How did you get into directing?

In high school I played in bands, and we needed posters for our shows. I ended up spending hours designing these terrible gig posters, but I loved working on them. At some point I realized I was better at the visuals than the music, and that led to studying graphic design in college and getting a job as a designer in Seattle. Towards the end of college, I started exploring filmmaking on the side, and that was the moment where everything seemed to click for me. 

The more I saw of the city, the more I wanted to create a film that showcased what I found captivating about Yangon and its culture.

Filmmaking has a lot of similarities to what I love about live music – the physicality and energy of all these things coming together in a single moment – while also relying on the same visual principals of composition and color and intent that are the basis of good design. It’s a dream job for me, and the mix of personal work and commercials allows me to continue to grow and experiment, while meeting some amazing people along the way. 

Still Life

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What originally inspired you to visit Yangon, and why did you decide to make this your passion project?

My uncle lives in Yangon, and I visited him in 2015, right before the country’s first multiparty elections. Then through a mix of personal travel and commercial projects, I visited Yangon a number of additional times. The more I saw of the city, the more I wanted to create a film that showcased what I found captivating about Yangon and its culture. Visually, it’s incredibly distinct. There’s so many grand, haunting buildings that speak to the city’s complicated history, and on the other hand there’s this tremendous transformation happening right now – lots of new construction and renovation, lots of cultural exchange and people being exposed to new ideas and technologies for the first time. 

Above: director Josh Hayward.

Tell us about the research and pre-production element of the job. How did you get in touch with the underground communities of artists and athletes? Was there any resistance from the authorities, particularly in terms of filming permits?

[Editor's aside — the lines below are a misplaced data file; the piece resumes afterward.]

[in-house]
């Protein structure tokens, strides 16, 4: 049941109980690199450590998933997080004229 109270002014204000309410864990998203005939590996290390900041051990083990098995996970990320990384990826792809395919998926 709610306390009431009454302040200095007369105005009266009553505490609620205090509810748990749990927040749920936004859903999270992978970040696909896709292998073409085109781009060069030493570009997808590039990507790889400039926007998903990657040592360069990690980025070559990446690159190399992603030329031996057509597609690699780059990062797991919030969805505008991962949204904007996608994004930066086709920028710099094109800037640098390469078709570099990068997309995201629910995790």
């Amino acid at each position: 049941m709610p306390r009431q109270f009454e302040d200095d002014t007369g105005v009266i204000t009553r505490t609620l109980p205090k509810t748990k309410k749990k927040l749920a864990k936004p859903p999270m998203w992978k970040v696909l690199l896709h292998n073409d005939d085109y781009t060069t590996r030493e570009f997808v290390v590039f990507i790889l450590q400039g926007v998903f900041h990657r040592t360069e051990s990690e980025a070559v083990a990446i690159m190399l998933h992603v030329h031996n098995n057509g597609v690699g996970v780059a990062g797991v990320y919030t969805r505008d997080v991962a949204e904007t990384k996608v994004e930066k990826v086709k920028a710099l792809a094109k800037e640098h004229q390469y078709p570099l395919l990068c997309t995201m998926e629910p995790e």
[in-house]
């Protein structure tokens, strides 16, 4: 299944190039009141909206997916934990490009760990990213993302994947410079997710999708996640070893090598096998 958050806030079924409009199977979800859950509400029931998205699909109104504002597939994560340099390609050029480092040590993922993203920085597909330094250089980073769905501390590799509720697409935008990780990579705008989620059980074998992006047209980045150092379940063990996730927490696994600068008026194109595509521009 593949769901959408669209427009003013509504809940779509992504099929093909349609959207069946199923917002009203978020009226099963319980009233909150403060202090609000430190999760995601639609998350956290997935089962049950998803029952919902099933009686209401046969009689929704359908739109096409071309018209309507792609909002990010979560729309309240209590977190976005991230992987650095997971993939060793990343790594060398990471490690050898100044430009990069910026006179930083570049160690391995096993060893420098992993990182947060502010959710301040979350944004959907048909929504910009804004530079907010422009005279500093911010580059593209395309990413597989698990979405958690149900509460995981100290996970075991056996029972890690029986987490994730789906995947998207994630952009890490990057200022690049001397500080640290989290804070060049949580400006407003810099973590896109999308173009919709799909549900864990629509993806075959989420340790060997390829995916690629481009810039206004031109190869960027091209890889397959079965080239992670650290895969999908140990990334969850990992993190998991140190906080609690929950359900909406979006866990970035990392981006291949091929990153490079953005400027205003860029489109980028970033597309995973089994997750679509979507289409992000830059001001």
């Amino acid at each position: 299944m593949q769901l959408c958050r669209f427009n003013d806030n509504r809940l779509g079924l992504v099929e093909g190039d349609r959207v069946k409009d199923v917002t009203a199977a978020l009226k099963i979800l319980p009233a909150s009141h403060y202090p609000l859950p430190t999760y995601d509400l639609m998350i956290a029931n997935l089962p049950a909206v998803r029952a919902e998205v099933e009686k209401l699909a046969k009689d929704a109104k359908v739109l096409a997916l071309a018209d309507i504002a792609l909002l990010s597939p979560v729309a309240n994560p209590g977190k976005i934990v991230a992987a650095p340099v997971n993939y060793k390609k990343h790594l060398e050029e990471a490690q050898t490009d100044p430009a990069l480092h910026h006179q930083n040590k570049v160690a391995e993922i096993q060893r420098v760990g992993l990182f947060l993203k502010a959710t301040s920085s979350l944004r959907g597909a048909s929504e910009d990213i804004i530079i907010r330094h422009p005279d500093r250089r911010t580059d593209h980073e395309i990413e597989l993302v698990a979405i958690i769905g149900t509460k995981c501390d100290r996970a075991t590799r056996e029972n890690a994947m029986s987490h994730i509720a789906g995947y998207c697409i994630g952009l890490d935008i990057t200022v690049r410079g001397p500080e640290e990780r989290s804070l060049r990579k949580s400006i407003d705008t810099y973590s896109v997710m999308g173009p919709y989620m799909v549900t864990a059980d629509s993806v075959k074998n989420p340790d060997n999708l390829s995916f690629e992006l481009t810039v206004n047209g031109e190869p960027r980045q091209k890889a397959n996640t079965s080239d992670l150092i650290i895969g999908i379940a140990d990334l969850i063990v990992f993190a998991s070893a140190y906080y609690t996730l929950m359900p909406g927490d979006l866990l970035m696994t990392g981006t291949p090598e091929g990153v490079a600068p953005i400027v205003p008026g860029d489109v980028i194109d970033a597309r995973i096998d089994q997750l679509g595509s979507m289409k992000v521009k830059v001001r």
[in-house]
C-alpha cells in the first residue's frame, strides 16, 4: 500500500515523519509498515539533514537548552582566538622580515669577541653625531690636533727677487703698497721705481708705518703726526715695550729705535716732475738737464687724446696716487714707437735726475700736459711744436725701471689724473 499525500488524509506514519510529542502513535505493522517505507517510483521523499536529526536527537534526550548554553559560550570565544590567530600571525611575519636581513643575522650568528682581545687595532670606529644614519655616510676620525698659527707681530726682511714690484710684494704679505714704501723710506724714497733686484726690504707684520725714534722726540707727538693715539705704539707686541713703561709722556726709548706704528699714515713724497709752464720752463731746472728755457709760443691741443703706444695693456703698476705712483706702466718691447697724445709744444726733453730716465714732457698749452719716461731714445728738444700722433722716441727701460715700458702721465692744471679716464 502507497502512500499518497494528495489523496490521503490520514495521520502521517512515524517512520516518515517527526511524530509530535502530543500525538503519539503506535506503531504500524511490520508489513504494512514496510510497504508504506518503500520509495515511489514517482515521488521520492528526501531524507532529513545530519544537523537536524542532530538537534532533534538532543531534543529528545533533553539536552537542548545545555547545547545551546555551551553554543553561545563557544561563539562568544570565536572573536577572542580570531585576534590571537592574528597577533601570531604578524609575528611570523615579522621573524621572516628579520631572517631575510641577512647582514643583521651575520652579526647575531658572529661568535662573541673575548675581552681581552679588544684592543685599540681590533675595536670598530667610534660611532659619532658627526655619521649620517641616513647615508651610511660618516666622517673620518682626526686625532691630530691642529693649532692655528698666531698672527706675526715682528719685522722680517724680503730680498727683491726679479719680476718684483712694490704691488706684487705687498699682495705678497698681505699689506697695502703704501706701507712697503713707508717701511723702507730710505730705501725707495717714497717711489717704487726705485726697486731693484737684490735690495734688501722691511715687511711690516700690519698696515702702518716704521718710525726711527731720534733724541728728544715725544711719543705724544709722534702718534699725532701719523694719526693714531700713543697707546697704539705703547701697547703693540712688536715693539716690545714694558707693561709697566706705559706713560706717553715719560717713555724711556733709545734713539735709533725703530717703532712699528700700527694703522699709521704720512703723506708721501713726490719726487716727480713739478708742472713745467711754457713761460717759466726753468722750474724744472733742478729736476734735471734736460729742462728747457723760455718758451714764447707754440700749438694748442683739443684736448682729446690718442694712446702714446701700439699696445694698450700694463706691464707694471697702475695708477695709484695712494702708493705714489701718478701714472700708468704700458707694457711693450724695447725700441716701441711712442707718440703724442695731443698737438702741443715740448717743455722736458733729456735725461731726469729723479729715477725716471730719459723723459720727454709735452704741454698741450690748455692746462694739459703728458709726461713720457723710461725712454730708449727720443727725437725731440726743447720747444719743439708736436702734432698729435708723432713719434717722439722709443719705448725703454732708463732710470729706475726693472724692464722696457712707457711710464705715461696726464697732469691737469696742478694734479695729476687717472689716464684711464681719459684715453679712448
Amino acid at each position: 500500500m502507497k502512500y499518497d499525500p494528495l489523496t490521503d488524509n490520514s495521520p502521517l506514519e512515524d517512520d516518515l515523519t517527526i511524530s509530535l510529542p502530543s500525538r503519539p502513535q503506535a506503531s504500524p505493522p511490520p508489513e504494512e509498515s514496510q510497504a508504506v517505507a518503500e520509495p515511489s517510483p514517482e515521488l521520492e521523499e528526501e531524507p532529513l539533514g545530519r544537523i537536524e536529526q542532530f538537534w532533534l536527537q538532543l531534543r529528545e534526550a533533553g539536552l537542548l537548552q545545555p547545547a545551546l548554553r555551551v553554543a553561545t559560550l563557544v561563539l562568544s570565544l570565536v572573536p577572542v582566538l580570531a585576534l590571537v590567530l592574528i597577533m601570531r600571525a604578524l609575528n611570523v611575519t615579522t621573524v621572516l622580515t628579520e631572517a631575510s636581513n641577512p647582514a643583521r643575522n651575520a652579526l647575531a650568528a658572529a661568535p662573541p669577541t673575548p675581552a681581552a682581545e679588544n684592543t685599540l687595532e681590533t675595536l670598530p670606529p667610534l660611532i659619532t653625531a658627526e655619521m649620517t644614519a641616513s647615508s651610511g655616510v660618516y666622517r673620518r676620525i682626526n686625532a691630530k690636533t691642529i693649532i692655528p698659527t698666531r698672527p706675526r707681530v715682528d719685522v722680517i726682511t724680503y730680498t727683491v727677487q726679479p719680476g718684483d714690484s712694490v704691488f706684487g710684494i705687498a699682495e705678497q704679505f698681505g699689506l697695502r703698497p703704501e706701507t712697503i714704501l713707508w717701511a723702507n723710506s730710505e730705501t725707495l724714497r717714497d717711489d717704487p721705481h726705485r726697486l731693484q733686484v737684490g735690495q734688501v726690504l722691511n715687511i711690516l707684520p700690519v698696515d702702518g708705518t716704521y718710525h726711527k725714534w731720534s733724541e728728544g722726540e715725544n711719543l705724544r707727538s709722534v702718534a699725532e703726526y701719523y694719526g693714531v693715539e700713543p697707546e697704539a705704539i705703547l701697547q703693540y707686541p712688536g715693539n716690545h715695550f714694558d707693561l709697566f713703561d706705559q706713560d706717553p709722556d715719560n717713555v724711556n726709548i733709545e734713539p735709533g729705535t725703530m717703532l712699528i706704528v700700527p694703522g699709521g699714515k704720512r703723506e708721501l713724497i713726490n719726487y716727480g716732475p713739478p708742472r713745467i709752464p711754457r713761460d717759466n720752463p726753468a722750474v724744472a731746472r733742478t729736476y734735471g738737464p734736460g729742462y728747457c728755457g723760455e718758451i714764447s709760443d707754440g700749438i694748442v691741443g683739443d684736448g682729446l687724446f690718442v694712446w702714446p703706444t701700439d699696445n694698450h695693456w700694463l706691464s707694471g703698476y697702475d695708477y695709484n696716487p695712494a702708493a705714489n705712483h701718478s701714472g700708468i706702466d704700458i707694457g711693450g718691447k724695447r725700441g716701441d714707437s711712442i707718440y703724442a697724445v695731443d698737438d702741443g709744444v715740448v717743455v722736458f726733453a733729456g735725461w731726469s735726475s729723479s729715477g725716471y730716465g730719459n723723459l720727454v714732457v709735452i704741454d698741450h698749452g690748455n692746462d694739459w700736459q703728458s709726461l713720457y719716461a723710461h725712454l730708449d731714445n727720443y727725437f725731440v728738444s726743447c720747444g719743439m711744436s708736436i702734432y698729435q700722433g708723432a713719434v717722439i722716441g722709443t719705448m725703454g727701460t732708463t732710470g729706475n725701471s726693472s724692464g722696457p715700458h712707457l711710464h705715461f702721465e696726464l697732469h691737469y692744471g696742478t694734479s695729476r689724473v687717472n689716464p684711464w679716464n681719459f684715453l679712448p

The process started with me doing weeks of online research from New York. Then I took a three week trip to Yangon, specifically for in-person pre-production and additional research. I had the tremendous help of Moonji Production, a Yangon-based production company that I‘ve done commercial projects with in the past. They helped me navigate the permits and language barriers, and together we started calling local organizations, and just walking around and talking to people at gyms and sports fields, and that’s how we found all the communities that were featured in the film. 

It took a lot of time and energy, and was likely the most challenging part of the project — identifying real athletes who also had the right look and background. We spent a ton of time driving to different rural boxing gyms and walking around football fields - I visited dragon boat practices and baseball teams and all sorts of other activities that I didn’t end up filming, due to them not feeling right for the story or not being interested. As for permits, there were a couple of locations I wanted to feature that the government wouldn’t allow us to film, but for the most part I didn’t encounter much resistance.

Recent media coverage of Myanmar has been dominated by the Rohingya crisis – how important was it to shine a more positive light on the country?

It’s an important question, and one I grappled with throughout the production. The story I was drawn to takes place in Yangon, and deals with a community that’s very removed from that crisis. Especially for the younger generation that currently holds little power, I don’t want their accomplishments or aspirations to be overlooked because of something they can’t control. 

In large part, I made this film for audiences within Myanmar, to celebrate the positive things I saw happening in Yangon, and to show the diversity of the city as one of its strengths. Specifically, I worked hard to represent the Muslim community as well as the Buddhist majority, to show a city that has been through collective trauma, and to celebrate people that are building upon that past in positive ways. 

The cinematography is gorgeous – did you have a separate DP on the shoot?

Yes, Andrew Strobridge, a Bangkok-based DP, shot Still/Life. He flew out to scout the locations with me before the shoot, and we had tons of back and forth on how we wanted the project to look. He’s great and I’ve gotten to work with him a few times since then as well.

Some of the directors I most admire have received [a YDA], and that makes it quite intimidating and also encouraging.

What have you learned during the process of making the film?

The importance of rigorous pre-production is a big lesson that I keep learning on project after project, and it certainly was the case with this one. Spending a couple of days with the DP in person, walking the locations and talking about angles and time of day, that prep was immensely helpful. It’s a luxury I don’t often have with commercial projects, but I think it makes all the difference. 

Above: behind the scenes on Still/Life.

What does it mean to you to win a YDA and what can we expect to see from you in future?

It’s a tremendous honour. Some of the directors I most admire have received this award, and that makes it quite intimidating and also encouraging. As a director, one of the most important parts of my job is getting my collaborators excited about whatever project we’re working on, to the point where we’re all pouring our hearts into it and making the work as strong as we possibly can. I think winning a YDA will surely help in rallying people to my next passion project, and hopefully continuing to create work I’m proud of with people that inspire me.